The solution for my self-imposed stress was remarkably simple. I stopped trying to keep up with everything. There's just too much that I could choose to learn.
Instead, I'm forcing myself to pick which things I really need or want to know. Sometimes I choose to learn something because it will help me get better at my job, sometimes because it just sounds fun. Sometimes I learn something just in the nick of time, because it will help me solve a bug I'm tracking. Sometimes I choose to learn nothing at all and go outside. Anything I choose to learn or improve on will occupy some of my precious time, time which I'll never get back, and so it had better be worth the trade. To be frank, I'm not very good at this yet (as my batch of half-completed projects will attest to) but I'm getting better. Slowly, deliberately, I'm figuring out how to make the most of my time and still keep up.
The point is that I am now back in control of my time. I choose what line to get in, which ride I really want (or need) to go on. I choose what I want to learn (or choose how to learn it if it is something I must do). I am in the driver's seat for my own professional life, and now I just have to find the wherewithal to stay there.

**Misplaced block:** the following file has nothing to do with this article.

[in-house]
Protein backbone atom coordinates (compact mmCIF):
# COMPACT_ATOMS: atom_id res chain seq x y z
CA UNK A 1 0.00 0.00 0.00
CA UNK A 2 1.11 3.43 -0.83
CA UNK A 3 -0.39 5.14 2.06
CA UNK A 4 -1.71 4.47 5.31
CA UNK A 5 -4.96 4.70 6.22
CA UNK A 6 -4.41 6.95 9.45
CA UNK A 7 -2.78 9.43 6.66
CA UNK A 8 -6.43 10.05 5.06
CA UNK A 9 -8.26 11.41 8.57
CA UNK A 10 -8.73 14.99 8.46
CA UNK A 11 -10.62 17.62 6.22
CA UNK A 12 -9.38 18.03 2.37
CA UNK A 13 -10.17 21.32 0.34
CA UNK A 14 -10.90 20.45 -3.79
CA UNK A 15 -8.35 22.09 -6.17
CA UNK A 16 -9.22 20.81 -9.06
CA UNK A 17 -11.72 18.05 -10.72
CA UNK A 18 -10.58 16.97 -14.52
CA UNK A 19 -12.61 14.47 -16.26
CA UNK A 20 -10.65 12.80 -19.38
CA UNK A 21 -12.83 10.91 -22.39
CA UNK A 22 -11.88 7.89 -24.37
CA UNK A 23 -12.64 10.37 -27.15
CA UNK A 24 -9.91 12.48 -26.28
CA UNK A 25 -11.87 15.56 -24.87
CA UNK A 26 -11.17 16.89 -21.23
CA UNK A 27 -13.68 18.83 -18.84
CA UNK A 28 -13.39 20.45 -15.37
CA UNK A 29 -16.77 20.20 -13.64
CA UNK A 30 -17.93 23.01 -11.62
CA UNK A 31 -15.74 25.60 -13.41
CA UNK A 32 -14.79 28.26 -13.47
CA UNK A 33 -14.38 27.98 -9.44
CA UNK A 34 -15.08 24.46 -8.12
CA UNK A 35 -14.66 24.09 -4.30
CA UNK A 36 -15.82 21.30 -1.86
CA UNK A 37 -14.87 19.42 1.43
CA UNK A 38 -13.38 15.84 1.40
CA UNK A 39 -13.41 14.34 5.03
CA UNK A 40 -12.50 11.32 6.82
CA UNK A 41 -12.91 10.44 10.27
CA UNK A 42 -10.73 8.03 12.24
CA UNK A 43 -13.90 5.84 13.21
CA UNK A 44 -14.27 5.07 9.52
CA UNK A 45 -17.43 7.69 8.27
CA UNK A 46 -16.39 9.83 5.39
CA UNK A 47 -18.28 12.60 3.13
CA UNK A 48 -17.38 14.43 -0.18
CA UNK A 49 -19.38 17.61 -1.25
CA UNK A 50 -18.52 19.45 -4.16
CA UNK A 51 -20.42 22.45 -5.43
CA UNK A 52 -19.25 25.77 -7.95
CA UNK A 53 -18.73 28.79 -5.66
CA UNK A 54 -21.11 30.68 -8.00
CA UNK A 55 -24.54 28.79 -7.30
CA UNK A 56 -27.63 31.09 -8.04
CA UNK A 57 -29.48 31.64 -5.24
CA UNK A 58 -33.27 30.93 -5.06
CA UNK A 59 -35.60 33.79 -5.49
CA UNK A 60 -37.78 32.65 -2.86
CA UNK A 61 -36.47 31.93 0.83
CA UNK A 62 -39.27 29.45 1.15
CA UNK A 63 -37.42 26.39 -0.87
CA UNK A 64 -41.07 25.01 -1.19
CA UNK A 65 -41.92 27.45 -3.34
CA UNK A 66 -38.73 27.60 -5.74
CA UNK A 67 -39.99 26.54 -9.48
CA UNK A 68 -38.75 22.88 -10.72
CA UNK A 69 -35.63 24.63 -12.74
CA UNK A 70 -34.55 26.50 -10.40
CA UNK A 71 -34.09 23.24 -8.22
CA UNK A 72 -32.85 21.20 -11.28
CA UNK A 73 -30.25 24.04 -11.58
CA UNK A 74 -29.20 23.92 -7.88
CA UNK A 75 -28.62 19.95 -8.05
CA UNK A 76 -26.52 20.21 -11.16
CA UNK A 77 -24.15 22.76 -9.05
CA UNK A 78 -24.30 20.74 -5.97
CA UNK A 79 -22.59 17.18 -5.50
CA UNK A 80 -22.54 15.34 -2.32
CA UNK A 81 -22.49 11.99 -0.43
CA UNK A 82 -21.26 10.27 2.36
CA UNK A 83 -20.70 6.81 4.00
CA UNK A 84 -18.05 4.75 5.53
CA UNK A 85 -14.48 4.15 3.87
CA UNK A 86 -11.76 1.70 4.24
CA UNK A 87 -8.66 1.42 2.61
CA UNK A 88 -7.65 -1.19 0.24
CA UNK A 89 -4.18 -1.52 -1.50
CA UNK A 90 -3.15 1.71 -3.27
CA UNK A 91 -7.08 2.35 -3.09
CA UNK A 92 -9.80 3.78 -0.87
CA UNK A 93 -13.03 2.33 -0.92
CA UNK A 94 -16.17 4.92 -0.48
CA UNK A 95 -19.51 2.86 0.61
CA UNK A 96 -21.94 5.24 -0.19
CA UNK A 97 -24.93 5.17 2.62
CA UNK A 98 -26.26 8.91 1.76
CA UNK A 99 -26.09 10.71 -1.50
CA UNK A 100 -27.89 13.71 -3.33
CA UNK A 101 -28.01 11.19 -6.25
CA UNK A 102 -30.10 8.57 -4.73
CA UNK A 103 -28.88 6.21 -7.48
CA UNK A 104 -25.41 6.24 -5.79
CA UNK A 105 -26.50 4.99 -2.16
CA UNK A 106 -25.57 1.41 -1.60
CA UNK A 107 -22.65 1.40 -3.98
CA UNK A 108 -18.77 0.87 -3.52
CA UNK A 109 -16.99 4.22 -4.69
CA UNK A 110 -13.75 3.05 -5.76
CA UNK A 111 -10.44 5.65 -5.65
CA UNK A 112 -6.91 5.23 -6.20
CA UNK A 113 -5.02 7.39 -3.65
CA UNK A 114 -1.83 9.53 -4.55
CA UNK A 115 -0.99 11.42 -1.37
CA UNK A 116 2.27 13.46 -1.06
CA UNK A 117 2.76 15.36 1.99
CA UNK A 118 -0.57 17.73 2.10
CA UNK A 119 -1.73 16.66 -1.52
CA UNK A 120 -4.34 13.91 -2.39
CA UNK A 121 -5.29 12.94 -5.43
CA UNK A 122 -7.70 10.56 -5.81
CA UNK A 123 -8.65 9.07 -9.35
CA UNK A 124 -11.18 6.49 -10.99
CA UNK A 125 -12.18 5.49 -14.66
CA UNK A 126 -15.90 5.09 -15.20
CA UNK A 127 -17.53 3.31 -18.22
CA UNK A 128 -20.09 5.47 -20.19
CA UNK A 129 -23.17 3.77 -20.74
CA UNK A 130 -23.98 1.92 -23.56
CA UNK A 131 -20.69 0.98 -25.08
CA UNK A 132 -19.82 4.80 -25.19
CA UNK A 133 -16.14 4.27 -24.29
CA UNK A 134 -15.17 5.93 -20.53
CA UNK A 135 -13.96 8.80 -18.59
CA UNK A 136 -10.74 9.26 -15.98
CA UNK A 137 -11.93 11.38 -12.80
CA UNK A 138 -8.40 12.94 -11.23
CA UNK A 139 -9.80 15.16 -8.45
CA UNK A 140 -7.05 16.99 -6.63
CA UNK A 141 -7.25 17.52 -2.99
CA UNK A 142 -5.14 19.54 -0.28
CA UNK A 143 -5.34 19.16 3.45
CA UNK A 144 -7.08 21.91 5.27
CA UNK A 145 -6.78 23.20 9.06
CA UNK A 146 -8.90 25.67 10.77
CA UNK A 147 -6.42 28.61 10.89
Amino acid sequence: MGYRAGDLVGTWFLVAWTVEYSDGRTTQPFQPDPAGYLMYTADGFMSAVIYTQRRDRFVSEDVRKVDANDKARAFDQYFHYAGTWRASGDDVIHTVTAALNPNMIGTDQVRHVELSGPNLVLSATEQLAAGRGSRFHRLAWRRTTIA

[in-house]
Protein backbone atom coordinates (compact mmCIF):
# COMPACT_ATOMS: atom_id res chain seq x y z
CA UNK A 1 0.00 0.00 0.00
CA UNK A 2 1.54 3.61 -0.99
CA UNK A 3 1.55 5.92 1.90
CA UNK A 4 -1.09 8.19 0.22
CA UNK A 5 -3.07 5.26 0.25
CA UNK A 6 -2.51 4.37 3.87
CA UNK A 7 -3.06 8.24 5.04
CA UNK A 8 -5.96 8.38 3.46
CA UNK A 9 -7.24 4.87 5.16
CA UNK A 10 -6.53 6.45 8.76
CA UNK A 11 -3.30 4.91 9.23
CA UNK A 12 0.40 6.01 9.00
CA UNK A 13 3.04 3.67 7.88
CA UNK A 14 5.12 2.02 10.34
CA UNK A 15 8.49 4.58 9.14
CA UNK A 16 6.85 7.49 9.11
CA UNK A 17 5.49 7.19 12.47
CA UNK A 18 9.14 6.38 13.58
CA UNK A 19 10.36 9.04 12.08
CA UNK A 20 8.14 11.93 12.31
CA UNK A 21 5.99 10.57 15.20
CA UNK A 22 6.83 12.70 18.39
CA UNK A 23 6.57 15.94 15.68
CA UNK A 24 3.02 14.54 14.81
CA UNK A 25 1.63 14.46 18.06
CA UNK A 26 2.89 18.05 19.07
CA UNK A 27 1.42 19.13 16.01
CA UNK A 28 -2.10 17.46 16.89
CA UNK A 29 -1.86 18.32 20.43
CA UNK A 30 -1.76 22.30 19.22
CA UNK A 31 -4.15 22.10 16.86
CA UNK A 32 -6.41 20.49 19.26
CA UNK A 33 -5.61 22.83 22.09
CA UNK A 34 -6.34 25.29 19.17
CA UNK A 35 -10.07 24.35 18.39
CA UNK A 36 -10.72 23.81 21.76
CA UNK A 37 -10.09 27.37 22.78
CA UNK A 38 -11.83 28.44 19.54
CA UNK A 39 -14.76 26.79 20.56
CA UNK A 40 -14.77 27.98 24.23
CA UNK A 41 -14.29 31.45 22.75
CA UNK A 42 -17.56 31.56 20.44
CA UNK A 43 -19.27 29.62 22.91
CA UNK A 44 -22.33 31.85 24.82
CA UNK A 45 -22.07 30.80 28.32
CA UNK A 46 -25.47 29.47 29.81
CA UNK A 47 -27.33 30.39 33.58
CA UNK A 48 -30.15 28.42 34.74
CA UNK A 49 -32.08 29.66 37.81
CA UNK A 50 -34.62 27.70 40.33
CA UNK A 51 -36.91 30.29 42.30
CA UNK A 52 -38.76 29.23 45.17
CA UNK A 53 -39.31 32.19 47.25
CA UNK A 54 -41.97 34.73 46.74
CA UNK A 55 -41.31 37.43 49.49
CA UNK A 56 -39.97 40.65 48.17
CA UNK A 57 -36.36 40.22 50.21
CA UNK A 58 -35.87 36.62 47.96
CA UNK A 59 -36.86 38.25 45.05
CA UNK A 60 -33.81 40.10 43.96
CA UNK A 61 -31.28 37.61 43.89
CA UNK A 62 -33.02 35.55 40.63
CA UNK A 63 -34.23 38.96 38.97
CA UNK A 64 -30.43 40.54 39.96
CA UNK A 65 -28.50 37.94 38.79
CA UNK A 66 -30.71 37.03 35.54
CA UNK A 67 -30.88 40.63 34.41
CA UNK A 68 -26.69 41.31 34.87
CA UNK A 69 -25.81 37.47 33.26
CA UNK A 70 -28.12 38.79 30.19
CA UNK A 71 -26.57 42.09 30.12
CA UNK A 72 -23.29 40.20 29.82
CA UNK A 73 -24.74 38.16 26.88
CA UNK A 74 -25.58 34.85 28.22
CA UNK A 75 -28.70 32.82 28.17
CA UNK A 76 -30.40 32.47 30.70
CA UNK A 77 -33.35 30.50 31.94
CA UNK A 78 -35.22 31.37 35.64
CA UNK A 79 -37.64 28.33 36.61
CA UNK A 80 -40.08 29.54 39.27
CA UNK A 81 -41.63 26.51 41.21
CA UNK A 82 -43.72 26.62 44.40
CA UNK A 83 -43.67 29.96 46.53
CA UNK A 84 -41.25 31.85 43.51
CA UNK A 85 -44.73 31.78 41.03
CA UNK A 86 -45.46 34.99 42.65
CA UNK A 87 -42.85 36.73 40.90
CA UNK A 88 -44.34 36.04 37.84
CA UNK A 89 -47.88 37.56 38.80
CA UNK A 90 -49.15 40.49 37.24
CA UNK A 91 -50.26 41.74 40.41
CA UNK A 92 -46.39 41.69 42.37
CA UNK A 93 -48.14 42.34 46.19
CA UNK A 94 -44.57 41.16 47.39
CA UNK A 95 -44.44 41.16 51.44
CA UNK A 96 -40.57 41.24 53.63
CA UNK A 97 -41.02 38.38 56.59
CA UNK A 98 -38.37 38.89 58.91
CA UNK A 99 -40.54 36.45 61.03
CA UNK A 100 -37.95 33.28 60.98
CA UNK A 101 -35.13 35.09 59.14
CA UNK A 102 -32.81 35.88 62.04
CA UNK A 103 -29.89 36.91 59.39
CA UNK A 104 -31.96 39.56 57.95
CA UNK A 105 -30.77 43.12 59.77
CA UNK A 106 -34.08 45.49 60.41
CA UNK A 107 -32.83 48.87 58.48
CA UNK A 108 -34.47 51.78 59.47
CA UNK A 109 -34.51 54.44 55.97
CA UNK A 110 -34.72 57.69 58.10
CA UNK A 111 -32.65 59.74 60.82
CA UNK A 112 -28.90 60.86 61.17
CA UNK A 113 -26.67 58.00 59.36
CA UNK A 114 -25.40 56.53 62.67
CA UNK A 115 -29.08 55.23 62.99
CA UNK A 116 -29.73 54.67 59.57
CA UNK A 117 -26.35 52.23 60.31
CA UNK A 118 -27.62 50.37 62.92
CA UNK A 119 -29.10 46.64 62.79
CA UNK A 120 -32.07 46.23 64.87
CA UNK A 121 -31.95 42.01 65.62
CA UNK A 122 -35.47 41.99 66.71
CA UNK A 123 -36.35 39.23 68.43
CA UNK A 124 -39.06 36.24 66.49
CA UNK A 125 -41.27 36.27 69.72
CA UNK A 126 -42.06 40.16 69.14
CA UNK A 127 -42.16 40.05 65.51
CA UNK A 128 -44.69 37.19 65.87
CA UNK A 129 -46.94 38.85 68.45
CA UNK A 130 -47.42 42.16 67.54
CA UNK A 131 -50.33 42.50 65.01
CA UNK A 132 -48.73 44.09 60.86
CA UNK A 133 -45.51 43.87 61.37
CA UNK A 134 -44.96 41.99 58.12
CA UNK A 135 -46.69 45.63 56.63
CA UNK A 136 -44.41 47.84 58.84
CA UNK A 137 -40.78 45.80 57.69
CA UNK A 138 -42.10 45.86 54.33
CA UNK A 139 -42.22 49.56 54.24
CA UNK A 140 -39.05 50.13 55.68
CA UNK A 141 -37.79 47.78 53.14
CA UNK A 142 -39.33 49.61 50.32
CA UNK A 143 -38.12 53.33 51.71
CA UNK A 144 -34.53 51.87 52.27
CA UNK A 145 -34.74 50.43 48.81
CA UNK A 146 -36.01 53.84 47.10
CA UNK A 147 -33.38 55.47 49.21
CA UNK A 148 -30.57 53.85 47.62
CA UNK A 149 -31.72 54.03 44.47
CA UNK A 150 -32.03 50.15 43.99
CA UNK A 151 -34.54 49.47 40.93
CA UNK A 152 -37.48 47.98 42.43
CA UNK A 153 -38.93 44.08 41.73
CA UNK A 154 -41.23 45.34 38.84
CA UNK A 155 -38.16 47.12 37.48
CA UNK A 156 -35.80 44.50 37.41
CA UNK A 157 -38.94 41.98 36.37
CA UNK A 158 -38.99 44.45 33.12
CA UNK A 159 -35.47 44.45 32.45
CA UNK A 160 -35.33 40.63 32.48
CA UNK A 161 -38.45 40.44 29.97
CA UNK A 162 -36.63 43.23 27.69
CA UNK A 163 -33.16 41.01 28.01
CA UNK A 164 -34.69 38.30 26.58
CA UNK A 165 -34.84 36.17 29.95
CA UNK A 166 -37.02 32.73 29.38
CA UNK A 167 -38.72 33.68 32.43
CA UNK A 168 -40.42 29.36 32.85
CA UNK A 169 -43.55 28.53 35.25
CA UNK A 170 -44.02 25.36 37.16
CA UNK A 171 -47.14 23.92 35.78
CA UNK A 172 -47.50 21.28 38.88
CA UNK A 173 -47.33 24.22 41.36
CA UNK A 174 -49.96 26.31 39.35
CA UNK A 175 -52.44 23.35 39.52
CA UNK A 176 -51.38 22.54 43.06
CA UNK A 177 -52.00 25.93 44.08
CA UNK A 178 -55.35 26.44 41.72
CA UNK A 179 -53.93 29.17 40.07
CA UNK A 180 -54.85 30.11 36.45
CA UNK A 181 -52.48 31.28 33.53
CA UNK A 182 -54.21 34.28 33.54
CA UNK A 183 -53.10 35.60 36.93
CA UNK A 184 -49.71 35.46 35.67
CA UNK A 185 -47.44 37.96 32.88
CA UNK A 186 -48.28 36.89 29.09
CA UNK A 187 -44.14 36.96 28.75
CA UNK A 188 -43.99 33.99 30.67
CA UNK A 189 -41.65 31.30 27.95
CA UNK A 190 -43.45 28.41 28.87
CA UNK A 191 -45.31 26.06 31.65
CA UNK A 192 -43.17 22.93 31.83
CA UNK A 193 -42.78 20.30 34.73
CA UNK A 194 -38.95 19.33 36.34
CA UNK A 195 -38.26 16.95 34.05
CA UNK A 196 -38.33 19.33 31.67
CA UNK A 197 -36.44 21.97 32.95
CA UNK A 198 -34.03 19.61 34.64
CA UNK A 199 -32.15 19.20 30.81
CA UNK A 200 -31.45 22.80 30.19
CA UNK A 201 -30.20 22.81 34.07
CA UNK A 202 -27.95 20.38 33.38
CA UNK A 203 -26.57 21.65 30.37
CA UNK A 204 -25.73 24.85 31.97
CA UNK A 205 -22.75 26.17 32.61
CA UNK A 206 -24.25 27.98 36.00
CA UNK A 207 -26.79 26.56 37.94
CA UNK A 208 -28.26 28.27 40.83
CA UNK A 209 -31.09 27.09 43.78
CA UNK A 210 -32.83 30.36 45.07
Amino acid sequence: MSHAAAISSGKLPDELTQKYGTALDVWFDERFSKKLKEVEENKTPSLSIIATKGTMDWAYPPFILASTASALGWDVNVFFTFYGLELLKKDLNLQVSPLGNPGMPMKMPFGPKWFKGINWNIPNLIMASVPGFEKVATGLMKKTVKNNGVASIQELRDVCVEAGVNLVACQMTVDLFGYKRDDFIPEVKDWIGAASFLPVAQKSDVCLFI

For me, at least, what I choose to spend time learning needs to have a purpose, and that purpose should be more than "because I need to keep up." I don't need to keep up with every little change. I don't need to get in every line, to ride every ride in the park. I just need to ride the ones that make me a better developer, the ones that I decide are worth the time invested, the ones that I think look like fun. Whether that's many of them or just a few of them doesn't matter. I choose how to spend my time, and I want to spend it wisely. After all, the time I spend standing in line or learning a new technology is time I'm never going to get back. I want to make the trade worth it.
In the meantime, I'm gonna go get in line for those racer tubes. What will you get in line for?